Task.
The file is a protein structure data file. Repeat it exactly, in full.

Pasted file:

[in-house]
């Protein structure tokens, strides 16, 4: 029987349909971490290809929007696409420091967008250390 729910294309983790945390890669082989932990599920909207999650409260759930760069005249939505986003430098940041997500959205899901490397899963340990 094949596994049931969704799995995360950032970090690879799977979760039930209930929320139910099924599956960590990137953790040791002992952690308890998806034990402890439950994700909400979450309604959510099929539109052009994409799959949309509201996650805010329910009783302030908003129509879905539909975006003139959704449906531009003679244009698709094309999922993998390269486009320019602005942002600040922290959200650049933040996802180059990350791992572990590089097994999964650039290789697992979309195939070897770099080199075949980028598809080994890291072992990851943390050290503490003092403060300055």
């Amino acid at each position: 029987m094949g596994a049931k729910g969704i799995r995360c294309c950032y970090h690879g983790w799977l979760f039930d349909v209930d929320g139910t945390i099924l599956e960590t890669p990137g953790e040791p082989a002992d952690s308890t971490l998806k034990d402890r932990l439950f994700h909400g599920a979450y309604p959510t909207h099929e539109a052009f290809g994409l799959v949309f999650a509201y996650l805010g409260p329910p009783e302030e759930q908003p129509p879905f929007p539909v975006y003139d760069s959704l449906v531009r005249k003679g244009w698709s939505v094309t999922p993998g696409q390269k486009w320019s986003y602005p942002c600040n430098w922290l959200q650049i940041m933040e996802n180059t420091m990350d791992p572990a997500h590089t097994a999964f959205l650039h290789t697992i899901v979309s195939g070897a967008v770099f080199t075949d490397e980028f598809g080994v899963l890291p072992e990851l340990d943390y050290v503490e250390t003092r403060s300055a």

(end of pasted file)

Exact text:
[in-house]
């Protein structure tokens, strides 16, 4: 029987349909971490290809929007696409420091967008250390 729910294309983790945390890669082989932990599920909207999650409260759930760069005249939505986003430098940041997500959205899901490397899963340990 094949596994049931969704799995995360950032970090690879799977979760039930209930929320139910099924599956960590990137953790040791002992952690308890998806034990402890439950994700909400979450309604959510099929539109052009994409799959949309509201996650805010329910009783302030908003129509879905539909975006003139959704449906531009003679244009698709094309999922993998390269486009320019602005942002600040922290959200650049933040996802180059990350791992572990590089097994999964650039290789697992979309195939070897770099080199075949980028598809080994890291072992990851943390050290503490003092403060300055």
């Amino acid at each position: 029987m094949g596994a049931k729910g969704i799995r995360c294309c950032y970090h690879g983790w799977l979760f039930d349909v209930d929320g139910t945390i099924l599956e960590t890669p990137g953790e040791p082989a002992d952690s308890t971490l998806k034990d402890r932990l439950f994700h909400g599920a979450y309604p959510t909207h099929e539109a052009f290809g994409l799959v949309f999650a509201y996650l805010g409260p329910p009783e302030e759930q908003p129509p879905f929007p539909v975006y003139d760069s959704l449906v531009r005249k003679g244009w698709s939505v094309t999922p993998g696409q390269k486009w320019s986003y602005p942002c600040n430098w922290l959200q650049i940041m933040e996802n180059t420091m990350d791992p572990a997500h590089t097994a999964f959205l650039h290789t697992i899901v979309s195939g070897a967008v770099f080199t075949d490397e980028f598809g080994v899963l890291p072992e990851l340990d943390y050290v503490e250390t003092r403060s300055a």